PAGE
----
The Morphing Nature Of Memories

Being an excerpted project note for a book-in-progress

Confession: Prior to major writing projects, I’m a Deeply Serious Notetaker. For me, notes are what storyboards were to Hitchcock–so detailed that the only thing I need to do during their eventual realization is concentrate on the purely technical.

But this isn’t to say that all notes are equal–they’re not. And by this, I mean that some of them cut  to the very marrow of a project. Put another way, some notes accidentally become part of the genome map of the writing at hand–with emphasis on accidentally. Because those kinds of notes cannot be consciously written–or at least I can’t write them intentionally–in much the same way that most pop artists don’t simply sit down and say, “Right–time for the hit single.” Notes like these are genuinely mysterious because there’s almost a channelling aspect to them.

Which brings us to this morning, when I lost my way in a draft of the book–preplanning be damned, it happens. And in an attempt to find my footing again, I pulled down one of the Moleskines containing general notes for the project and found this–which immediately put me on the right course again. The thing is, I have almost no memory of writing this–I have the vague impression that is was in the middle of the night more than a year ago. And I’m also certain that I didn’t capture it in the the midst of an Ah-Ha Moment. I merely wrote it down because that’s what I do–I take notes.

But now, all this time later, it’s proven to be important enough to move onto its own well-deserved page in the Notes folder of Scrivener, my writing app. In terms of the book, it’s turned out to be a hit single: one which feels more attributable to my skills as possessed conduit than as a writer–almost creepily so, in fact.

But however this occurred, I’d like to thank my late-night, past-self for having the sense to get it down–and, of course, give props to whatever scotch and music played a part . . .


The best live versions of songs are the early ones–the ones closest to the writing and the recording. Five or ten or twenty years later, there may be “legendary” live performances–but these are honored as a specific sets of downstream moments and performance inflections, and not as the purest, most direct connections to original intents.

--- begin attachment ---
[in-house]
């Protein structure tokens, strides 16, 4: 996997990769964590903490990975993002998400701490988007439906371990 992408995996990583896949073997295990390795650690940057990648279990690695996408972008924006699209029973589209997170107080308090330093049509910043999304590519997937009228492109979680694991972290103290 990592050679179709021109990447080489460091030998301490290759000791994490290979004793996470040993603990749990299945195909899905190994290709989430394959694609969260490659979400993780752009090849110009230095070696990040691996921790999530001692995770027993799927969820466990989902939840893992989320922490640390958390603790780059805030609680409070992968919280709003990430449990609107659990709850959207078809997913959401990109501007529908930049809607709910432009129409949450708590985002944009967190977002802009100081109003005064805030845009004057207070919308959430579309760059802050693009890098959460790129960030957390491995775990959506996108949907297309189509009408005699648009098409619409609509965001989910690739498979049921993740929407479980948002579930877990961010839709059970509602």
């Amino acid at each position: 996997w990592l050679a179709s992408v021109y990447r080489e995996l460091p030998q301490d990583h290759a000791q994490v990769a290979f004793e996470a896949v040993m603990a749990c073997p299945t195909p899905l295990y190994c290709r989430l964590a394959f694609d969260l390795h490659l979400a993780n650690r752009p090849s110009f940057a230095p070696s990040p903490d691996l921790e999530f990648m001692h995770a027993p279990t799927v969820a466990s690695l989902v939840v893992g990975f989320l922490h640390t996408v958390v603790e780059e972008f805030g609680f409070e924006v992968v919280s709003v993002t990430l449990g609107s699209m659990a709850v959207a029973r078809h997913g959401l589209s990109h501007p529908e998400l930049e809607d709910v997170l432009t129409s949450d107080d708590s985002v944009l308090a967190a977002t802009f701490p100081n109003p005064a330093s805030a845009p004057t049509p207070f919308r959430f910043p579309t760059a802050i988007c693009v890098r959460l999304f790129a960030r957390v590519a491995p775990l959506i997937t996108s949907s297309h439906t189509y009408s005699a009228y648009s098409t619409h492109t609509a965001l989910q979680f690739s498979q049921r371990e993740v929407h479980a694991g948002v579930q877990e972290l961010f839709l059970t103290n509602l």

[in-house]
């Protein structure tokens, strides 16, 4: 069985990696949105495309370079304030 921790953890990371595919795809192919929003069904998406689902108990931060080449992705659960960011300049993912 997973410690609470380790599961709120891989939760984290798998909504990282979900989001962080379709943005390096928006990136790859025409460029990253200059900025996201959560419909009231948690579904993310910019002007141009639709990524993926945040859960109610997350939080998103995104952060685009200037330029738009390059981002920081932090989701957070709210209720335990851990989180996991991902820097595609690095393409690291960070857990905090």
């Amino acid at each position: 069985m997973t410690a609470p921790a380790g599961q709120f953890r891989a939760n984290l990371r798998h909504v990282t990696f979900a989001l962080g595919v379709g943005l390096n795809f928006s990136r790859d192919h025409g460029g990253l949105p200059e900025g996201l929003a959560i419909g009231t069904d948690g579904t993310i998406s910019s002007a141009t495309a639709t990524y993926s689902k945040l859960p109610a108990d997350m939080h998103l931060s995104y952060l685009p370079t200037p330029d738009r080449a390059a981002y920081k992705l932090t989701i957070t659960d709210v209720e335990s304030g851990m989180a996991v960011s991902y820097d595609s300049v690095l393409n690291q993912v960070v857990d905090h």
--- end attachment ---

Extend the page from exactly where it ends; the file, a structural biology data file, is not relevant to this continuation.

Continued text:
The marginalia of age versus direct emotional lineage: An artist’s expressive tools may be better honed later, but the original vision has blurred. So which version is better? Which is worse? And why? Unavoidably, it comes down to this–considered and retrofitted or raw and immediate?

Eventually, all singers become cover artists of their own material. And even though covers can be breathtaking and even breakthrough in their reimaginings, there’s one thing they can never be–original. At their best, they can only supplant because they can never replace.

We’re talking about authenticity here. In terms of pop singers–indeed, in terms of all of us–it’s a binary existence: There’s only the original and the remixes (which are sometimes endless). And the remixes are what we call autobiography–the morphing truth we tell ourselves in order to fall asleep, and then at three in the morning when awakened from that recurring bad dream, whatever it may be.

In the middle of the night, we’re all cover artists of our lives–second-guessing and revising the shoulda/coulda/woulda of our respective histories.

Here’s the thing, though: We’re hard-wired to favor the present, no matter what that might be. Thus Sting thinks the crappy orchestral version of “Roxanne” trumps previous versions and Lou Reed believes in the Take No Prisoners iteration of “Walk On The Wild Side”–the one punctuated by a stand-up routine . . .

The problem is that there are two kinds of authenticity–original and present. And psychologically, Present Authenticity always wins. Two decades later, a pop star prefers to be a commentator on the song written by his or her 19-year-old self rather than re-inhabiting the teen. Similarly, at three in the morning, each of us prefers to adjust that failed love affair from years ago to seamlessly make sense with our present circumstances instead of simply reliving it.